Tes 15 October 2021

Tes is dedicated to supporting the world’s teachers. Our mission is to enable great teaching by helping educators find the tools and technology they need to excel, supporting them throughout their career and professional development.

Country:
United Kingdom
Language:
English
Publisher:
Tes Global Ltd
Frequency:
Weekly
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51 Issues

in this issue

3 min
editorial

In the running world, they talk a lot about “hitting the wall”: the moment in a race or a run when there is a sudden onset of extreme fatigue and a loss of motivation. There is no warning. One moment, you are heading for a personal best; the next, you are collapsed in a heap of exhaustion, confusion and desperation. It happens to experienced and novice runners alike. And the reason it happens is fuel: the body has used it all up and cannot find another drop in the system. As a result, that system stops working. Reading social media posts over the past week, “hitting the wall” seems a fitting description of what teachers are currently experiencing. They are suffering extreme tiredness, dissatisfaction and desperately need the “water stop” of half…

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2 min
tight-lipped tories stay silent on directed time

How many hours does an average teacher work? The response from almost everyone in the profession would be: decidedly more than the supposed limit of 1,265 hours of directed time per academic year. They “work double the amount of other high-performing countries; around 55 hours a week”, argued Mary Bousted, joint general secretary of the NEU teaching union, at the Conservative Party conference. “So we already work much longer hours than the OECD (Organisation for Economic Cooperation and Development) average.” The Department for Education workload survey put the figure at slightly less than 55 hours but still decidedly more than the directed time limit. “The average total, self-reported working hours in the reference week for all teachers and middle leaders, in 2019, was 49.5 hours,” states the 2019 Teacher Workload Survey report. The…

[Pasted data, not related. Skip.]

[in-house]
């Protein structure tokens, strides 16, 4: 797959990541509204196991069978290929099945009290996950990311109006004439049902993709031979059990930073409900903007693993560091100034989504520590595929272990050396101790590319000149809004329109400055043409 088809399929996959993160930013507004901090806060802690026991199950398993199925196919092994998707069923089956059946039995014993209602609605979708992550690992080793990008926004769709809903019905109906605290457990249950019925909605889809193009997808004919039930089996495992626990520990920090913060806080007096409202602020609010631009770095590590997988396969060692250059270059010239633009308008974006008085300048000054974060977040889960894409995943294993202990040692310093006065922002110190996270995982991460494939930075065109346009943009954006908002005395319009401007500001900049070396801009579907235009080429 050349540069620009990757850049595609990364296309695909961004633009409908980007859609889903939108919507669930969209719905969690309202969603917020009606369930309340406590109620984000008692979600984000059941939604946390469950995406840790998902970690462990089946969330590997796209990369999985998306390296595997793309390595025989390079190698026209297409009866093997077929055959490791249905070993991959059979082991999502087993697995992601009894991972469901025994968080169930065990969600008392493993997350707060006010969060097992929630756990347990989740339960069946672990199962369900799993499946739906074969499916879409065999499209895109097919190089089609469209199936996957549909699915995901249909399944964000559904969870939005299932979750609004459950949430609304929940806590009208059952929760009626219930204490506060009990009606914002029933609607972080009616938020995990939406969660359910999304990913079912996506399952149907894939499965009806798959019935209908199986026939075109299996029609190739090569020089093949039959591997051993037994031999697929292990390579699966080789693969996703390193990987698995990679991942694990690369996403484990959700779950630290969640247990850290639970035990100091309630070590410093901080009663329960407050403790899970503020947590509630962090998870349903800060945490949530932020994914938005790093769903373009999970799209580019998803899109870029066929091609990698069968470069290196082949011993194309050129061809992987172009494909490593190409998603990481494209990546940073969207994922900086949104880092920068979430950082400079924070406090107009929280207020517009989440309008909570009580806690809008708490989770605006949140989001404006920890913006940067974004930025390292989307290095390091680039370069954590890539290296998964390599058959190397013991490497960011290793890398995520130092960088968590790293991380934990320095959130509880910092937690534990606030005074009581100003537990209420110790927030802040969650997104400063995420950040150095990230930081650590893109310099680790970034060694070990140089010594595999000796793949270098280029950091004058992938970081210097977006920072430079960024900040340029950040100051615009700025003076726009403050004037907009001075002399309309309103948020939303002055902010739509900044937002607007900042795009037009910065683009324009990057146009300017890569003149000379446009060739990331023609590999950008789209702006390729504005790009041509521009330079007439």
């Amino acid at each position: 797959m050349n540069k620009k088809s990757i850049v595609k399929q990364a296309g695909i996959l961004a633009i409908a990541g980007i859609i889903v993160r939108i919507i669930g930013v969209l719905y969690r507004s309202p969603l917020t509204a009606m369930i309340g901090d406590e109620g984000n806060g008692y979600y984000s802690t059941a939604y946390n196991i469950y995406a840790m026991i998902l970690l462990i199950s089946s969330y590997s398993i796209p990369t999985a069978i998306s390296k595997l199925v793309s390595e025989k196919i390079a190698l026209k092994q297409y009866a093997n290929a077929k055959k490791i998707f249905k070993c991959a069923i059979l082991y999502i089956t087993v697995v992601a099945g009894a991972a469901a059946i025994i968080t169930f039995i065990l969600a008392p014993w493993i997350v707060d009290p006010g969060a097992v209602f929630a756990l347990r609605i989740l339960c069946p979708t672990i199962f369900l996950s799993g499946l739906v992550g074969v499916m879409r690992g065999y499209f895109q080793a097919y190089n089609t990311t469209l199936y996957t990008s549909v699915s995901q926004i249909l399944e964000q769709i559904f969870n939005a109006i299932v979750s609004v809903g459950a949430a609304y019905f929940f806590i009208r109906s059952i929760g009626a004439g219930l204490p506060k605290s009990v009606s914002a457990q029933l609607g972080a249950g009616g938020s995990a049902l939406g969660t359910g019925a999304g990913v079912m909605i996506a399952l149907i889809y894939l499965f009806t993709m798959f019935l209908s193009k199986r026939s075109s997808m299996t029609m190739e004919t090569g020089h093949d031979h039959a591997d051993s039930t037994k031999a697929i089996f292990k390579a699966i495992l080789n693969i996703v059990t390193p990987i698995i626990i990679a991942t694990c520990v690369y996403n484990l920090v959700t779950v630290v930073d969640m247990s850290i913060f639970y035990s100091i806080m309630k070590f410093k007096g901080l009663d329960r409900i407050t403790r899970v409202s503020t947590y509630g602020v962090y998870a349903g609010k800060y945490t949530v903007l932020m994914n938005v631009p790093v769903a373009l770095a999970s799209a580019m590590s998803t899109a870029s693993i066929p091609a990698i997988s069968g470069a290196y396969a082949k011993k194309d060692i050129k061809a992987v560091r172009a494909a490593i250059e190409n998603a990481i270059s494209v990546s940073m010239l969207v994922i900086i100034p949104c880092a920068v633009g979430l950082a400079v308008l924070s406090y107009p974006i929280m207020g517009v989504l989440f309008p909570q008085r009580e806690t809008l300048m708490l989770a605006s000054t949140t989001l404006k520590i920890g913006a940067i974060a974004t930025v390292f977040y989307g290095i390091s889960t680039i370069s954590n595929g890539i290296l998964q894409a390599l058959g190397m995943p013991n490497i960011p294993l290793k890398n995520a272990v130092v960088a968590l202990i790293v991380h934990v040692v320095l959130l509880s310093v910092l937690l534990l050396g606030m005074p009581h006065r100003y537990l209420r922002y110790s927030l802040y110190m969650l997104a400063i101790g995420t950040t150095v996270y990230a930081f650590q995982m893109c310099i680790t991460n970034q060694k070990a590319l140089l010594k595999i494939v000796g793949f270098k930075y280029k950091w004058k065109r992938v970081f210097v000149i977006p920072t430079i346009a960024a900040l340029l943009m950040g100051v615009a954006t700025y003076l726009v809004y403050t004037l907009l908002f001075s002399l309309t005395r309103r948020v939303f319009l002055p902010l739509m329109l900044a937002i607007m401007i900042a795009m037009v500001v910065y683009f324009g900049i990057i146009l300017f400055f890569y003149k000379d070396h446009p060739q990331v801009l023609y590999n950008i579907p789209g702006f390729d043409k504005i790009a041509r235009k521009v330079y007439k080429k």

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3 min
delay in recognising overseas jabs leaves international staff stranded

Spare a thought for the international school teachers. While Covid wreaked havoc on educational institutions globally, some individual teachers far from home had a particularly tough time of it – and that pain is set to continue. Last week, Colin Bell, chief of the Council of British International Schools (Cobis), highlighted the fact that there are some international teachers who have not been back to the UK for two years. “When they flew out to start teaching for September 2019, no one knew that a pandemic was on the horizon and international travel would be heavily restricted,” he explained. “Many have since braved restrictions and quarantines to get back home – whether for good or just to see family and friends – but many have yet to touch down on home soil. “We…

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5 min
10 questions with… simon farnaby

Simon Farnaby is an actor and writer who is best known for appearing in shows such as Ghosts, Detectorists and Horrible Histories, and for co-writing the smash-hit film Paddington 2. He has also written a series of children’s book, the latest instalment of which, The Warrior in My Wardrobe, is out now. He spoke to Tes about his memories of school, recalling the English teacher who helped him to pursue his love of writing, the art competition he won without being very good at art, and why he wasn’t the biggest fan of school trips. 1. Where did you go to primary school? I went to Croft CofE [Church of England], which is in a little village near Darlington, and the school is in the centre of the village and there’s only one…

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6 min
new rba ‘doubles workload and eats into children’s settling-in time’

“A waste of time”, “exhausting”, “another difficult task to juggle”, “pointless”. These are some of the choice words used by a variety of early years teachers to describe the experience of running the new Reception baseline assessment (RBA). This is not how it was supposed to be. The RBA, delayed from its planned launch in September 2020 by the pandemic, has been championed by the Department for Education (DfE) as necessary to ensure that the full impact of a child’s time in primary education can be measured. To do this, a series of questions is put to pupils by teachers in a one-to-one set-up that is meant to be relaxed and informal. There is no pass or fail for pupils, or a score, and the data is instead held by the DfE…

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2 min
fears rise around efficacy of nhs test and trace in schools

Education secretary Nadhim Zahawi has been warned of headteachers’ concerns that the tracing of Covid contacts is not happening among school pupils when cases arise. Geoff Barton, general secretary of the Association of School and College Leaders, said that heads have been concerned that NHS Test and Trace “appears to be doing very little, if any, contract tracing” of positive cases in schools. And a survey of the NAHT school leaders’ union members shows that just 6 per cent have confidence in the current Test and Trace system. Some 66 percent of NAHT members who responded to the survey said the Test and Trace system was ineffective or highly ineffective. Contact tracing in schools was previously done by the schools themselves but at the end of last term this responsibility was transferred to…

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